What's this? The long awaited specs for Intel's third generation SSD? Indeed.

Internally it’s called the Postville Refresh (the X25-M G2 carried the Postville codename), but externally it carries the same X25-M brand we’ve seen since 2008. The new drive uses 25nm IMFT Flash, which means we should get roughly twice the capacity at the same price. While Intel is sampling 25nm MLC NAND today it's unclear whether or not we'll see drives available this year. I've heard that there's still a lot of tuning that needs to be done on the 25nm process before we get to production quality NAND. The third generation drives will be available somewhere in the Q4 2010 - Q1 2011 timeframe in capacities ranging from 40GB (X25-V) all the way up to 600GB.

Despite the Q1 release of Intel’s 6-series chipsets, Intel is listing the new X25-M as being 3Gbps SATA only. The SATA implementation has been updated to support ATA8-ACS so it’s possible we may see official 6Gbps support once Intel has a chipset with native support.

The new drive’s performance specs are much improved. The comparison between old and new is below:

Intel Consumer SSD Comparison
  Intel X25-M G2 (34nm) Intel X25-M G3 (25nm)
Codename Postville Postville Refresh
Capacities 80/160GB 80/160/300/600GB
Sequential Performance Read/Write Up to 250/100 MB/s Up to 250/170 MB/s
Random 4KB Performance Read/Write Up to 35K/8.6K IOPS Up to 50K/40K IOPS
Max Power Consumption Active/Idle 3.0/0.06W 6.0/0.075W
Total 4KB Random Writes (Drive Lifespan) 7.5TB - 15TB 30TB - 60TB
Power Safe Write Cache No Yes
Form Factors 1.8" & 2.5" 1.8" & 2.5"
Security ATA Password ATA Password + AES-128

If these numbers are accurate, the new Intel drive should be roughly equal to Crucial’s RealSSD C300 and SandForce SF-1200 based drives. There are many different ways to measure this data however so the numbers may be higher or lower in our tests. Note that performance could also go up by the time drives are available as there's still a lot of tuning going on right now. I'd say that at these performance levels Intel had better be very aggressive with pricing because I'm expecting much better from the next-generation SandForce drives.

Write amplification appears to be more under control with the third gen X25-M. Intel upgraded the total 4KB random writes spec from 7.5TB - 15TB on the G2 to a much higher (and wider) range of 30TB to 60TB depending on drive and spare area.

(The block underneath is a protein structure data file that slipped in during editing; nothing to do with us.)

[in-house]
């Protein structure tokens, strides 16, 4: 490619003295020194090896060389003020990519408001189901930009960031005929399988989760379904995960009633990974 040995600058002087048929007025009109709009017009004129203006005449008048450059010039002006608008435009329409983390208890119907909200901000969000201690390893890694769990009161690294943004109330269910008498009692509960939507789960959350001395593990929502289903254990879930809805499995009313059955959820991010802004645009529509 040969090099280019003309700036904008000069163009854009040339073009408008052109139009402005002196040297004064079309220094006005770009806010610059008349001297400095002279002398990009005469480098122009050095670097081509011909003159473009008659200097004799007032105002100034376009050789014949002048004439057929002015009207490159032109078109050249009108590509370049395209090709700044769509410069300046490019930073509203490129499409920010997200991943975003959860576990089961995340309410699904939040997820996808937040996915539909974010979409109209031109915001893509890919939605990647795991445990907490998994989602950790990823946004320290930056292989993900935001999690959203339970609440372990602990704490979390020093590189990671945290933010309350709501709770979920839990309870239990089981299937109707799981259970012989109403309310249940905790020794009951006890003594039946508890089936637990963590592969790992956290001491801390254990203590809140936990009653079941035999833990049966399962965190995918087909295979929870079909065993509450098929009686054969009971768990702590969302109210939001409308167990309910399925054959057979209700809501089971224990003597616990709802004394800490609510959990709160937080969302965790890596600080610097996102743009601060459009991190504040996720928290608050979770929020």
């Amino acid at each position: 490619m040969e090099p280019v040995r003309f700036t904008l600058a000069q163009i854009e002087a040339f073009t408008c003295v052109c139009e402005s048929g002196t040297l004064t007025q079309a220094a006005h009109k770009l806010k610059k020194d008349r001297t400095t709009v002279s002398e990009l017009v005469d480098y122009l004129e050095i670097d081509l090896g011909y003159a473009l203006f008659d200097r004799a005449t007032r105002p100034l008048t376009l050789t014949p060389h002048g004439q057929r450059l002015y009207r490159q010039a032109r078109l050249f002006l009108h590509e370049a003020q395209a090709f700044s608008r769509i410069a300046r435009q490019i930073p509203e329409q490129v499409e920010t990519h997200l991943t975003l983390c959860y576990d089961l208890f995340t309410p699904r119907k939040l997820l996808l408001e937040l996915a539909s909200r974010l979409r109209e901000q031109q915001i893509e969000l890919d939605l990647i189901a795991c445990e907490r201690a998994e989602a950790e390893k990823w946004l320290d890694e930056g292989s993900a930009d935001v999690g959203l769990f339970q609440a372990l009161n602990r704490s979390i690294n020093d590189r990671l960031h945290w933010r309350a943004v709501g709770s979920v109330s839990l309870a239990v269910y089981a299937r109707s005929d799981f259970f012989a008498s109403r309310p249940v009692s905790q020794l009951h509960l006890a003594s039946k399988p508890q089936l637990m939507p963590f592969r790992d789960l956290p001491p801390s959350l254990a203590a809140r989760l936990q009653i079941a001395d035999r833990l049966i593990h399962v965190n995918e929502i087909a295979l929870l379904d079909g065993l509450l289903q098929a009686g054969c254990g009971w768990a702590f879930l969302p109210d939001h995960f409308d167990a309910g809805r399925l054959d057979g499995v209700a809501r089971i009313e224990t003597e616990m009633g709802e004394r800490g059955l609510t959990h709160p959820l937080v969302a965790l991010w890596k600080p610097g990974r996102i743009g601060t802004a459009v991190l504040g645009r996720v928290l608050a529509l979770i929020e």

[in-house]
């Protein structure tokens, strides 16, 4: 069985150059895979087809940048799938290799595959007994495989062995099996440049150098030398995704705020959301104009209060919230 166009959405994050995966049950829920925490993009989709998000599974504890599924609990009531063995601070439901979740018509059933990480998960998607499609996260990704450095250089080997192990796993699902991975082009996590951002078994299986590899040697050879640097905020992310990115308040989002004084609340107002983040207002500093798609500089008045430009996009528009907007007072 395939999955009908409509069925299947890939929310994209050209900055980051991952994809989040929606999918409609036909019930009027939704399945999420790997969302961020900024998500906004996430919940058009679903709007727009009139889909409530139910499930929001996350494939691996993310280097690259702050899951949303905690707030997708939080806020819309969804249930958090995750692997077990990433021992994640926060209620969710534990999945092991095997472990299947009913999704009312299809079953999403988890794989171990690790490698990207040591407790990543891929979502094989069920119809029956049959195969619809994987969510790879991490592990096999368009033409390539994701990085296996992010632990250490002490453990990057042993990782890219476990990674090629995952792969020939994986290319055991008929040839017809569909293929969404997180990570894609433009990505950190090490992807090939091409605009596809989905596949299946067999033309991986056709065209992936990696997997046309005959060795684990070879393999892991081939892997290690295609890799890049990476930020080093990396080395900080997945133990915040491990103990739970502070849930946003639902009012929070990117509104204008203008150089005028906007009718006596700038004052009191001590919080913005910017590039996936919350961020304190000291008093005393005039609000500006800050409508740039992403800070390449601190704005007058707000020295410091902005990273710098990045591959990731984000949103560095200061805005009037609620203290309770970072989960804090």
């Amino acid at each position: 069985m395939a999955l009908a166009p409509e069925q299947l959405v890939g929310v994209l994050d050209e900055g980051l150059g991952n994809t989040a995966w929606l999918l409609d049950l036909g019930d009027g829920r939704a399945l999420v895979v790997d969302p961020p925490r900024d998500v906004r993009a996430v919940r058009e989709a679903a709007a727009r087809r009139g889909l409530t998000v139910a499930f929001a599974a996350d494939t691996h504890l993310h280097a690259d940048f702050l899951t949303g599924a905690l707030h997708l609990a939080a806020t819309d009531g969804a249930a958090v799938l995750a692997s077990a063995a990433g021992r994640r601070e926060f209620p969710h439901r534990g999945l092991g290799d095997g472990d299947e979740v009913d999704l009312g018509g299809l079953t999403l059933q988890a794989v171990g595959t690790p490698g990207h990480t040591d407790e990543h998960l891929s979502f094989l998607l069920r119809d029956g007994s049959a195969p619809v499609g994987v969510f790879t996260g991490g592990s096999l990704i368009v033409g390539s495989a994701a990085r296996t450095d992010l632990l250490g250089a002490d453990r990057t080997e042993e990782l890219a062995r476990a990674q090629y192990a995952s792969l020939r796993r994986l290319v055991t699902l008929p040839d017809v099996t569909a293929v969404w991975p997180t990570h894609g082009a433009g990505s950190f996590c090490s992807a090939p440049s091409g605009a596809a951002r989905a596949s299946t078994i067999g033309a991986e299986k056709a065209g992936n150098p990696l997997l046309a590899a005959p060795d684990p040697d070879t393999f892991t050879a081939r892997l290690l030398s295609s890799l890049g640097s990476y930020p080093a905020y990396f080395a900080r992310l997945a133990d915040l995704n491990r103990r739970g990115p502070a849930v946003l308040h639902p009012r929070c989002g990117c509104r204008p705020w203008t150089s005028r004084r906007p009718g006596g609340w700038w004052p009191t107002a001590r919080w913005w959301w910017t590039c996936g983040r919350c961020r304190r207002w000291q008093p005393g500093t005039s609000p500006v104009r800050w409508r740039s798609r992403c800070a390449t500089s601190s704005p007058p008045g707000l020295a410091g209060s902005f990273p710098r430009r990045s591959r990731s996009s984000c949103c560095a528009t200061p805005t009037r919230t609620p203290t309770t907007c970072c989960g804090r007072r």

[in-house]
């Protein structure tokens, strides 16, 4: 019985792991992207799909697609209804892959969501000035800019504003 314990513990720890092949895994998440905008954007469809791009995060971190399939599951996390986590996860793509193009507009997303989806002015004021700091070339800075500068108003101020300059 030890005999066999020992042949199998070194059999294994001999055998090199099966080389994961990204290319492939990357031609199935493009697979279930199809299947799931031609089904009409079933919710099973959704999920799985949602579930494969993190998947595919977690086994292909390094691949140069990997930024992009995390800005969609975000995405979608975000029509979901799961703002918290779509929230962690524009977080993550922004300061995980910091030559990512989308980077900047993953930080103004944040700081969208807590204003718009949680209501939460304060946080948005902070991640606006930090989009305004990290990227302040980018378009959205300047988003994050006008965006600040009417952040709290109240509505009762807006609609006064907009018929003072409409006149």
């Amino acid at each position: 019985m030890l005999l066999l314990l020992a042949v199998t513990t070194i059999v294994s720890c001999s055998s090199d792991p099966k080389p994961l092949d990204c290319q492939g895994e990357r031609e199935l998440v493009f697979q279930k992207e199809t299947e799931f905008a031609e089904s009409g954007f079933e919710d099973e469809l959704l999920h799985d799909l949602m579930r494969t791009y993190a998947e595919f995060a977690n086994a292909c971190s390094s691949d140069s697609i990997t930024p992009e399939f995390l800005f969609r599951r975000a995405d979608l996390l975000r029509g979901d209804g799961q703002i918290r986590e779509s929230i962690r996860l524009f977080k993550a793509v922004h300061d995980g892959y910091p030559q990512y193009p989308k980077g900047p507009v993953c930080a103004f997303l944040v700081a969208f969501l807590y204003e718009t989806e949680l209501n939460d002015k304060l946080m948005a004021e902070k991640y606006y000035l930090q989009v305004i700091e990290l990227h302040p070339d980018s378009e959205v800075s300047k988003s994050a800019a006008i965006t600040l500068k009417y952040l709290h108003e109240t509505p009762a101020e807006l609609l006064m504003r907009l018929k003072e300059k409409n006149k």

Intel hasn’t disclosed any information about spare area, but given the huge increase in longevity of the drives I suspect that spare area has gone up as well (at least on the larger drives).

The G1 and G2 drives didn’t store any user data in the off-controller DRAM, the third gen drive changes that. A large part of why the C300 is so quick has to do with its large external DRAM, something Intel has avoided implementing in the past due to the associated risk of data loss. Intel refers to the 3rd gen X25-M has having a power safe write cache, which sounds to me like it has an external DRAM paired with a big enough capacitor to flush the cache in the case of sudden power loss.

Full disk encryption is the next big feature on the Postville Refresh. You get AES-128 support on the consumer drives. I’m guessing there’s a new version of the SSD Toolbox in the works as Intel is also promising Windows based firmware updates.

The new X25-M will be available in both 1.8” and 2.5” versions. The 1.8” drive tops out at 300GB, you’ll need the 2.5” form factor for 600GB.

In addition to the new X25-M there’s a new X25-E due out in Q1 2011. Codenamed Lyndonville, this will be the first Intel Enterprise SSD to use MLC flash. It’s not quite the same MLC used on the consumer drives but rather a modification of the 25nm process that trades data retention for longevity.

Standard MLC will last for 12 months after all erase/program cycles have been consumed. Enterprise grade MLC will last only 3 months after exhausting all erase/program cycles but will instead support many more cycles per cell.

The X25-E improves specs compared to its predecessor:

Intel Enterprise SSD Comparison
  Intel X25-E (50nm) Intel X25-E (25nm)
Codename Ephraim Lyndonville
Capacities 32/64GB 100/200/400GB
Sequential Performance Read/Write Up to 250/170 MB/s Up to 250/200 MB/s
Random 4KB Performance Read/Write Up to 35K/3.3K IOPS Up to 50K/5K IOPS
Max Power Consumption Active/Idle 3.0/0.06W 5.0/0.095W